Friday, May 24, 2013

Testimony to CFSAC - May 2013

Testimony to the Chronic Fatigue Syndrome Advisory Committee
Department of Health and Human Services
United States Federal Government
Washington, DC - 22 May 2013

Today I want to talk about two facts and one symptom.  The facts are these:

1. Of the more than one million Americans who have CFS, up to 850,000 remain undiagnosed.  Where are they?  What happens to those people?  Why is this not an urgent concern of CDC?

2. Of the more than one million Americans who have CFS, at least one-fourth are homebound, and one-tenth bedridden.  One half cannot work at all.  WHERE ARE THEY?  Who takes care of them?  What happens to them if there is no one to take care of them?   What happens when there is no money because they cannot work and few make it through the social welfare maze?  I can tell you.  They end up on the street.  You think that's an exaggeration?  I personally know people who have ended up on the street because of this disease.  I know others who ended up living in cars.  What happens to a single mother when she is too sick to work and no one can care for her?  She loses her children, and then she ends up on the street.  Why is this not an urgent concern of CDC?  City of Hope in Los Angeles was founded to get patients with tuberculosis off the streets.  Where is the City of Hope for patients with ME or CFS?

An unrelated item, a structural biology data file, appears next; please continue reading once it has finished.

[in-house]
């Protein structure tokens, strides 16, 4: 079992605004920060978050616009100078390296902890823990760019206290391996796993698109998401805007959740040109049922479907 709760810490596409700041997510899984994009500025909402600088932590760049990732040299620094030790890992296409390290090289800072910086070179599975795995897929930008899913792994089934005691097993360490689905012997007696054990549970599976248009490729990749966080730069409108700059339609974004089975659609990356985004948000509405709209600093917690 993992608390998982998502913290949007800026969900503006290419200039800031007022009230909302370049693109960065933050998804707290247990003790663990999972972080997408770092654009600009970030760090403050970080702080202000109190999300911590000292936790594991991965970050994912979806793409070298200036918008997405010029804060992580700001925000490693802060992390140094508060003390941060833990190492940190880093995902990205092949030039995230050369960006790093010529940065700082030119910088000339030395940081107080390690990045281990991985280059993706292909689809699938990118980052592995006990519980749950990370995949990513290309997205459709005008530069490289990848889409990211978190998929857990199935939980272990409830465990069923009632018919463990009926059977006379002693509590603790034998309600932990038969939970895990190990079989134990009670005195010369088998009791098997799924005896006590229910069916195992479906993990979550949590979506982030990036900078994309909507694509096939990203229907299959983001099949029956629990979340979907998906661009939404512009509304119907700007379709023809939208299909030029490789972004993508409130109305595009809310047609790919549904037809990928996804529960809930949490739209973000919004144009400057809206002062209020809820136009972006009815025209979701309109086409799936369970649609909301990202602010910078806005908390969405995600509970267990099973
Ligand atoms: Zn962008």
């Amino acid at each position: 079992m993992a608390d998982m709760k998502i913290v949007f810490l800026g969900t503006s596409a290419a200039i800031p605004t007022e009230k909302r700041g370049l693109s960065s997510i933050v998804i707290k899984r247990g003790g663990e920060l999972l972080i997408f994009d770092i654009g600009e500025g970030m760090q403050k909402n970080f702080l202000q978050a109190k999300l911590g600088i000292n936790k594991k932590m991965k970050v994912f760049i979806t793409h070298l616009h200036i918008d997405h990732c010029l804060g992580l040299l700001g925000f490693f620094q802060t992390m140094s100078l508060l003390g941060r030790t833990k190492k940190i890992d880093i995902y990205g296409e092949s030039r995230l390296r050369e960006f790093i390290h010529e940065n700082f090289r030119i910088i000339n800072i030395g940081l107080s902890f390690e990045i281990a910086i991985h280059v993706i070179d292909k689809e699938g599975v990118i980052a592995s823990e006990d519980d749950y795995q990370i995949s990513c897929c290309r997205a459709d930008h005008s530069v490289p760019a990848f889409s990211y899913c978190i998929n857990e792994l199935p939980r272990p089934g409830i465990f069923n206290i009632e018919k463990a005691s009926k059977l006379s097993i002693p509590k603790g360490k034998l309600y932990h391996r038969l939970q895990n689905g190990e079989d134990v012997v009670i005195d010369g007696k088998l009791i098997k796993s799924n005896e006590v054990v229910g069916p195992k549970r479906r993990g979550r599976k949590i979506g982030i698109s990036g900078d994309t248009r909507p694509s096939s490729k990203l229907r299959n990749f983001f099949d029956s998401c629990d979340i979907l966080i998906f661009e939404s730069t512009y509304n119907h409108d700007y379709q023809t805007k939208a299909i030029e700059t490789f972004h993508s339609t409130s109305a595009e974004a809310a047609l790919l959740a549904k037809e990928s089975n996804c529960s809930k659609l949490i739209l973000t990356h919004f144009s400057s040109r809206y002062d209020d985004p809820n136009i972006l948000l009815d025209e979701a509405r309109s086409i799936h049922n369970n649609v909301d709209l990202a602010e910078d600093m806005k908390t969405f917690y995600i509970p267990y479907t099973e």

Now I want to talk about one symptom:  the symptom referred to on CDC's CFS website as "Post-exertional malaise lasting more than 24 hours." In the Fukuda (1994) definition, currently the official definition used by the federal government, PEM is one of eight symptoms, four of which have to be present for a diagnosis of CFS.  Obviously it's not considered important.

But if you ask patients, and you ask their doctors, they will tell you it is important.  Post-exertional malaise (PEM) is a defining symptom of this disease.  Maes and Twisk have even suggested it be used to differentiate CFS from M.E.

In three minutes I do not have enough time to explain to you what this is.  The word “malaise” is just as unrepresentative of the symptom as “fatigue” is unrepresentative of the disease.  "Malaise" sounds vaguely ... unwell.   My daughter, who had to take care of me from the age of 13, suggested Post-exertional dysfunction, because I would suddenly become completely dysfunctional.  I could not talk intelligibly, could not understand much of what was said to me, had t o be helped to bed.  I had a sudden increase in symptoms:  light hurt; my head hurt.  The pain behind my eyes and in the back of my neck, which never left me for a moment, got much worse.  My glands ached.  Most important, though, she said, “Mom, you just could not function.”

It does not take much to bring about what we patients all call a crash, depending on the condition of the patient.  Just the activities of daily living - getting up, taking a shower, getting dressed - can do it.  Mental exertion like reading or a long phone call can do it.  But it is sudden, and it is unmerciful, and you are never quite sure how long it will last.

I want to differentiate PEM from post-exertional relapse.  In post-exertional relapse, exercise makes you ratchet down to a worse level of the disease than before, and you stay there.  In roughly 24 hours I had over 50 patients respond to a query about this symptom.  One wrote that she was asked by her doctor to take a half-hour swim several times a week.  She ended up bedridden for two years.  Others told of being asked to take walks, or in one case, to run for 9 minutes a day. They all ended up bedridden.